Game of Thrones

Season 2 Episode 6

The Old Gods and the New

50
Aired Sunday 9:00 PM May 06, 2012 on HBO
SUBMIT REVIEW

Episode Fan Reviews (9)

8.8
out of 10
Average
353 votes
  • The Old Gods

    6.5
    There were some dull parts in this one, but there was another strong, suspenseful ending and if they can keep this up every week they'll continue keeping me as a loyal fan.
  • Unnecessary small flaws can't prevent it from being this season's best episode yet

    9.0
    It's clearly best to watch "The Old Gods and the New" without knowing what to expect from it, so I won't get any specific with the plot and I'll limit myself to saying: it's awesome. The first Game of Thrones episode to be directed by Emmy winner David Nutter (who later went on to direct the undisputable #1 of all GoT episodes "The Rains of Castamere") is an important turning point in season two, as everything points in the direction of war due to the events in this episode.



    In the Winterfell story part, things start to go down right from the beginning. And that is actually my problem with it: that it happens right at the beginning. I'm convinced that I'm not alone with the opinion that the breathtaking intensity overshadowed the whole subsequent scene which is a well-written argument between Jon Snow and Qhorin Halfhand that should definitely not be overlooked. I'm being extra harsh on this subject and say that this is really bad editing because the Winterfell scene would've worked palpably better if used as the finale of an episode (either this one or the one before it). And while not as huge, the same applies for the King's Landing riots, however in this case, the next scene features Emilia Clarke even more feisty than usual and will gain your attention right away even if you can still hear your heart beating as a response to what just happened. But I guess I really can't judge too hard considering the vast amount of things happening, with a lot of them differentiating from the source novel quite a lot. And in this case, I have to say that I enjoyed the version of Benioff and Weiss more than George R. R. Martin's.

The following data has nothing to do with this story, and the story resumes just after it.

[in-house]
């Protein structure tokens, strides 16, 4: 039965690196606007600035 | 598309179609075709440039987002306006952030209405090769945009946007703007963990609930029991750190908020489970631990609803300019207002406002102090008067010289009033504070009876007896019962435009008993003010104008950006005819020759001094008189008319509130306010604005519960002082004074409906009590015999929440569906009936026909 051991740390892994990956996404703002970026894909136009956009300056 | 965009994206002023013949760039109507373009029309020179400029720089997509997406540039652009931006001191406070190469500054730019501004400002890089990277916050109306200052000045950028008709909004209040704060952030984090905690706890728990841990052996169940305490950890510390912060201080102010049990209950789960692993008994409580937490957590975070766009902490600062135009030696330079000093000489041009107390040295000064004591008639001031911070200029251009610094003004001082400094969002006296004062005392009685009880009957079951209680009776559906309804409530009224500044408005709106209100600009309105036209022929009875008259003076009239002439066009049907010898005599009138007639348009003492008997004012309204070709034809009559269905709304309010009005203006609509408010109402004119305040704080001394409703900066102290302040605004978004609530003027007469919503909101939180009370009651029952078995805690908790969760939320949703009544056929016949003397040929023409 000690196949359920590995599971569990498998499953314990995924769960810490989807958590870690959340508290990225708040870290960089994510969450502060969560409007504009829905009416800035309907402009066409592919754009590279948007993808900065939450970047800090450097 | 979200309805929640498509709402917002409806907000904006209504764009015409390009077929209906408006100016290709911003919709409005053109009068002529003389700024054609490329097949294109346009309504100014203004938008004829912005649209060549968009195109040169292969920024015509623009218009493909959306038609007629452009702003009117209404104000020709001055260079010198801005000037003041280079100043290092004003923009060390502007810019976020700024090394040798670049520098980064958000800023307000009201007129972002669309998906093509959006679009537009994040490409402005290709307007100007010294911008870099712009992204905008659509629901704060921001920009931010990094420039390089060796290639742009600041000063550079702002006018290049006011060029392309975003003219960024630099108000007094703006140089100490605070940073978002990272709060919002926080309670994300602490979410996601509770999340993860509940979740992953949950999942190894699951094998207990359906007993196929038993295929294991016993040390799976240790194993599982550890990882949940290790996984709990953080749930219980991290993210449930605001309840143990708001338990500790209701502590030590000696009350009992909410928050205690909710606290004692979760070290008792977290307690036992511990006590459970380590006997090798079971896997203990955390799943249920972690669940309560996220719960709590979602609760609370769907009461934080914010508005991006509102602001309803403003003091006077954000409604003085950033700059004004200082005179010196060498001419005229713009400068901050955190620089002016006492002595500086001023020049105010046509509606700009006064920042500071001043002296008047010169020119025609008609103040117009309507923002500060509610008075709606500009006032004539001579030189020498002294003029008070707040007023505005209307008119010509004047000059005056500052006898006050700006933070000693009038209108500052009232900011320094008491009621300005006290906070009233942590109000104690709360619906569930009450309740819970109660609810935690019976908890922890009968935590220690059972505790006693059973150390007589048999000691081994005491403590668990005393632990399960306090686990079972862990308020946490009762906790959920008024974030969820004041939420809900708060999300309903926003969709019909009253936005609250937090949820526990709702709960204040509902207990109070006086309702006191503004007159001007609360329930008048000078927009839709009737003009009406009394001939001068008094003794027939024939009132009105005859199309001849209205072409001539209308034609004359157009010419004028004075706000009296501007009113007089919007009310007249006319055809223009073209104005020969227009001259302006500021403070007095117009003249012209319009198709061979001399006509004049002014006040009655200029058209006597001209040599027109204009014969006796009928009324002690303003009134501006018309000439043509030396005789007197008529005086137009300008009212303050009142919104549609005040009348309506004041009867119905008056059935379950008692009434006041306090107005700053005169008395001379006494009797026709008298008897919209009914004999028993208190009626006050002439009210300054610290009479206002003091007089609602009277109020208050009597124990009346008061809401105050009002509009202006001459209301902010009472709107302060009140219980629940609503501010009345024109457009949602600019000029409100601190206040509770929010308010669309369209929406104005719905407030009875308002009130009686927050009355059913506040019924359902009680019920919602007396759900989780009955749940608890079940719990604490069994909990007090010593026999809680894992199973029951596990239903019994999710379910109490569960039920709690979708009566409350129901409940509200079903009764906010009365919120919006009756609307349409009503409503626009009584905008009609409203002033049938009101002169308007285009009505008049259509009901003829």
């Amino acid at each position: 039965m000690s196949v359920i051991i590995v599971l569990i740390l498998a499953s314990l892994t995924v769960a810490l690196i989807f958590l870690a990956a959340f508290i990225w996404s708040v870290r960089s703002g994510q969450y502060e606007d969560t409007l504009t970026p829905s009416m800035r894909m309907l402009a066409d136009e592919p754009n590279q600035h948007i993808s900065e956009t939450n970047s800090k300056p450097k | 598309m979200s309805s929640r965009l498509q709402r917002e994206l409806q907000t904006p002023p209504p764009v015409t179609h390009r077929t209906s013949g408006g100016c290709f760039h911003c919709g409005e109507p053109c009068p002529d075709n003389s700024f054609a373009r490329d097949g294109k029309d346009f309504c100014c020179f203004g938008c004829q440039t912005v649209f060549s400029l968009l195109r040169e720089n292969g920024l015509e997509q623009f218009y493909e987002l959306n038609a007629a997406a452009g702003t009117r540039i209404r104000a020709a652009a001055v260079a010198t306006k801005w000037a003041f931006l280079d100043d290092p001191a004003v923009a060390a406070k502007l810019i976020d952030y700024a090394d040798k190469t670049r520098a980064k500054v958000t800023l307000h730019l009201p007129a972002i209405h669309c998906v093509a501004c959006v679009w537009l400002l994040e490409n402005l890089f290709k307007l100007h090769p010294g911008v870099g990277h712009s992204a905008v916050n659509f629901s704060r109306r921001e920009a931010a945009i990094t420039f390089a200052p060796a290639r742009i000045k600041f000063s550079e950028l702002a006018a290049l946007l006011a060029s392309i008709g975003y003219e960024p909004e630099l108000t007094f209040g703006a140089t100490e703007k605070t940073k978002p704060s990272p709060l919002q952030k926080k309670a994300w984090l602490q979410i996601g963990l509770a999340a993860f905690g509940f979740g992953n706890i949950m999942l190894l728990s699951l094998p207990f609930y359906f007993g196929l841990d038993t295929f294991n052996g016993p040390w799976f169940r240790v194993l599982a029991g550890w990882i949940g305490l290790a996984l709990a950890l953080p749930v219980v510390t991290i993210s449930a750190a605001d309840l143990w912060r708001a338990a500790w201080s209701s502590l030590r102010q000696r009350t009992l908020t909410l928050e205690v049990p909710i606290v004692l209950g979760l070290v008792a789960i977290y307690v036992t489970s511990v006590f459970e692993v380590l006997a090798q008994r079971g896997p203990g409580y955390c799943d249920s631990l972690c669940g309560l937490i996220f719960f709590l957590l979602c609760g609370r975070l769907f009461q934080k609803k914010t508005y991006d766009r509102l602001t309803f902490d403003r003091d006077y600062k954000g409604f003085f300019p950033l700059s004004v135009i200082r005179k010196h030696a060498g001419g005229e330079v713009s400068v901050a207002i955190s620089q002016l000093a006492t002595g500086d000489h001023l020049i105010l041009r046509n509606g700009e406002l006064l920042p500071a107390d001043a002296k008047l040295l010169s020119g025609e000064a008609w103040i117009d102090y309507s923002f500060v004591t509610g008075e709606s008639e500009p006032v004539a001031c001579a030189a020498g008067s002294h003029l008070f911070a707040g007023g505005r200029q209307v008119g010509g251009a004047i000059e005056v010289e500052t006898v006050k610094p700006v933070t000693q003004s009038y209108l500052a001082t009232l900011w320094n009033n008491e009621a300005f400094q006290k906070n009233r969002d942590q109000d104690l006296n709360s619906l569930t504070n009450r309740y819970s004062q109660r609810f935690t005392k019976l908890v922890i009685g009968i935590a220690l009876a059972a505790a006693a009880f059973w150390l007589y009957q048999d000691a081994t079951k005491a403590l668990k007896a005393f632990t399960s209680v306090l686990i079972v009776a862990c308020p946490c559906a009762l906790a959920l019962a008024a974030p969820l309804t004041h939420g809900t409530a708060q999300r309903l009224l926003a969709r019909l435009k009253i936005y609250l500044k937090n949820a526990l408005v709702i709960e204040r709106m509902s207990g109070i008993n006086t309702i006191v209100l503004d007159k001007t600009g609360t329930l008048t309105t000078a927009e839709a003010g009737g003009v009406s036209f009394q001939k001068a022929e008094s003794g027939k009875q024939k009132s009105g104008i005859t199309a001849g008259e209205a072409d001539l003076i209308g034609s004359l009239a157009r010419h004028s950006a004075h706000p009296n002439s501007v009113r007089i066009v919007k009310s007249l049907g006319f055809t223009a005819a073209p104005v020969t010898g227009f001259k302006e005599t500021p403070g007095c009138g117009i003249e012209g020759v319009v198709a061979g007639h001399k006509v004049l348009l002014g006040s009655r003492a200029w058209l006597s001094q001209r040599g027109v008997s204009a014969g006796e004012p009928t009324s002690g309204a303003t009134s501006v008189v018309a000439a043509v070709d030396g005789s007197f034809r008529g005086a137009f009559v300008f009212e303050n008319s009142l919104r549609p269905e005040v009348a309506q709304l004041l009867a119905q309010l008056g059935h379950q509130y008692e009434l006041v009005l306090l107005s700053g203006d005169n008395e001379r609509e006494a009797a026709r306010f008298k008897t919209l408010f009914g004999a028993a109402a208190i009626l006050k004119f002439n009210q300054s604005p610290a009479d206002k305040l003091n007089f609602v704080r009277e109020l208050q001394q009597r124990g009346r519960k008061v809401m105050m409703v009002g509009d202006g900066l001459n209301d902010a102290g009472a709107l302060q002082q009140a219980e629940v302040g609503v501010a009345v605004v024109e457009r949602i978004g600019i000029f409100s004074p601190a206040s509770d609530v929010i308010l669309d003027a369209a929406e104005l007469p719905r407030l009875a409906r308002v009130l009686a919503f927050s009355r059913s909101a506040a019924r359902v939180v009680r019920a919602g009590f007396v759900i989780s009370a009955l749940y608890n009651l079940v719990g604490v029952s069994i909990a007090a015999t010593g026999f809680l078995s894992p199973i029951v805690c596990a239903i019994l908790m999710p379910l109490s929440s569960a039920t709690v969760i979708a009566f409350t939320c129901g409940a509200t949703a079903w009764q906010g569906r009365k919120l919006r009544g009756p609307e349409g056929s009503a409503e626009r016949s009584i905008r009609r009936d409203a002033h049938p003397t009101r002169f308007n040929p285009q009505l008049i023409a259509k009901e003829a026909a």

Besides those two scenes, which genuinely affected me, I had two other favorite moments in "The Old Gods and the New": the great suspense that comes up when Lord Baelish visits Tywin Lannister at Harrenhal who, as we know, is not aware of having the youngest Stark daughter as his cupbearer, and what happens beyond the Wall after the aforementioned Jon Snow scene. Introducing Rose Leslie as a new guest cast member, we meet the wildling Ygritte who is able to lift up the show's sex appeal (yeah, that fairly diminished with Brienne of Tarth) even though she has like half a dozen layers of clothes on. The first scene with here features one of this episode's logical goofs, but I connived at that as well since what follows is an icy pursuit that is one of the simplest but also most entertaining action sequences in season two thus far. But topping anything else is the bedtime scene with Jon and Ygritte and what I reckon to be the show's loveliest love story initiates. Not on the same level, but still surprisingly adorable to watch was Robb Stark continuing his flirtation with field nurse Talisa (sex appeal still rising). In the meantime, Jaqen H'ghar climbs higher and higher on the ladder of Game of Thrones' most awesome characters and the climactic situation at Qarth reaches a new apex with a shocking crime.



    You see? The plot is really fascinating in this one and the small flaws can't ultimately mar the entertainment I had while watching "The Old Gods and the New". Outstanding performances by Sophie Turner (Sansa Stark), Peter Dinklage (Tyrion Lannister), Emilia Clarke (Daenerys Targaryen), and newbie Rose Leslie additionally help it to become this season's best episode yet.
  • A Lesson in Dishes Best Served Cold (Book and Show Spoilers to Follow)

    9.5